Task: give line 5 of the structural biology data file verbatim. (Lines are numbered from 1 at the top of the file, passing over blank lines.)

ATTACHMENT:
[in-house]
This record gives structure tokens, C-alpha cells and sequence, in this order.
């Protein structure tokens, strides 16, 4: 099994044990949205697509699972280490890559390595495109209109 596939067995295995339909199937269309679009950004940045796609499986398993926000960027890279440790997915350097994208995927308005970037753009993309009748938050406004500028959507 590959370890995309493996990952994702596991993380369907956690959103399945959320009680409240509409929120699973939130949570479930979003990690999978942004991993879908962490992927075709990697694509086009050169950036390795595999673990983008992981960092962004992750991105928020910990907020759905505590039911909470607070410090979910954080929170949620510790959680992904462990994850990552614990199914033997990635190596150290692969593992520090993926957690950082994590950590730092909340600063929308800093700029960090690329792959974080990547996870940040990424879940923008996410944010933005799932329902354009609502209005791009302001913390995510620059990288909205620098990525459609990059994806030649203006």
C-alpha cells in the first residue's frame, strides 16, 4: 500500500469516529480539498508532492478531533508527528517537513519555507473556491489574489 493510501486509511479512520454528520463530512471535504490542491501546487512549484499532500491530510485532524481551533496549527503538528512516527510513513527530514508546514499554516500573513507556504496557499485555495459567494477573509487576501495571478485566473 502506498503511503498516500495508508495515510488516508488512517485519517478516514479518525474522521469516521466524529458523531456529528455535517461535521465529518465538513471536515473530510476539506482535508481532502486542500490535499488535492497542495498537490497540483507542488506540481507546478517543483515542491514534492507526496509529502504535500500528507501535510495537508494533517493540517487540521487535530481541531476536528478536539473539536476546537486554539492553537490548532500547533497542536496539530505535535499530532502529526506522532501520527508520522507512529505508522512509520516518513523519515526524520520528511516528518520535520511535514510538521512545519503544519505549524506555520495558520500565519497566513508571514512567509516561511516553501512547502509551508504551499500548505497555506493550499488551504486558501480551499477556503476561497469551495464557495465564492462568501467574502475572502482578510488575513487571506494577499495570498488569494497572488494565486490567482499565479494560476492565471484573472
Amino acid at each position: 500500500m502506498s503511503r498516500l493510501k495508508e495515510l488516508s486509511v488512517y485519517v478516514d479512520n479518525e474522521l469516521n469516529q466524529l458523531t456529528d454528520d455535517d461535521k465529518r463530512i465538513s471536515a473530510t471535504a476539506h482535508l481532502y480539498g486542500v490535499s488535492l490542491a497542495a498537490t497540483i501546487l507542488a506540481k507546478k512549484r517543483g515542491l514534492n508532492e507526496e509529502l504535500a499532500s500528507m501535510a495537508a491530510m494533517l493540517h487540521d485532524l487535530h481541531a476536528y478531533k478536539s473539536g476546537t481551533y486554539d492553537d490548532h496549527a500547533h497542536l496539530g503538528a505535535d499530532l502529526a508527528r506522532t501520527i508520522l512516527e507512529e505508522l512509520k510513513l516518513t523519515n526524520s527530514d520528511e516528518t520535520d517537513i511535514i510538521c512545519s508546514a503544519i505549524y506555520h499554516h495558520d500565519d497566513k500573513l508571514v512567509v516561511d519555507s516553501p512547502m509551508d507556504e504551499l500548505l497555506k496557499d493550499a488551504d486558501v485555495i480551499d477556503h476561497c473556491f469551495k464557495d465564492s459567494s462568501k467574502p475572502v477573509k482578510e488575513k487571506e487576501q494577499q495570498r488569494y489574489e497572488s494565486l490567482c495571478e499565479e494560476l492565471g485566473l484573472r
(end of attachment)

Amino acid at each position: 500500500m502506498s503511503r498516500l493510501k495508508e495515510l488516508s486509511v488512517y485519517v478516514d479512520n479518525e474522521l469516521n469516529q466524529l458523531t456529528d454528520d455535517d461535521k465529518r463530512i465538513s471536515a473530510t471535504a476539506h482535508l481532502y480539498g486542500v490535499s488535492l490542491a497542495a498537490t497540483i501546487l507542488a506540481k507546478k512549484r517543483g515542491l514534492n508532492e507526496e509529502l504535500a499532500s500528507m501535510a495537508a491530510m494533517l493540517h487540521d485532524l487535530h481541531a476536528y478531533k478536539s473539536g476546537t481551533y486554539d492553537d490548532h496549527a500547533h497542536l496539530g503538528a505535535d499530532l502529526a508527528r506522532t501520527i508520522l512516527e507512529e505508522l512509520k510513513l516518513t523519515n526524520s527530514d520528511e516528518t520535520d517537513i511535514i510538521c512545519s508546514a503544519i505549524y506555520h499554516h495558520d500565519d497566513k500573513l508571514v512567509v516561511d519555507s516553501p512547502m509551508d507556504e504551499l500548505l497555506k496557499d493550499a488551504d486558501v485555495i480551499d477556503h476561497c473556491f469551495k464557495d465564492s459567494s462568501k467574502p475572502v477573509k482578510e488575513k487571506e487576501q494577499q495570498r488569494y489574489e497572488s494565486l490567482c495571478e499565479e494560476l492565471g485566473l484573472r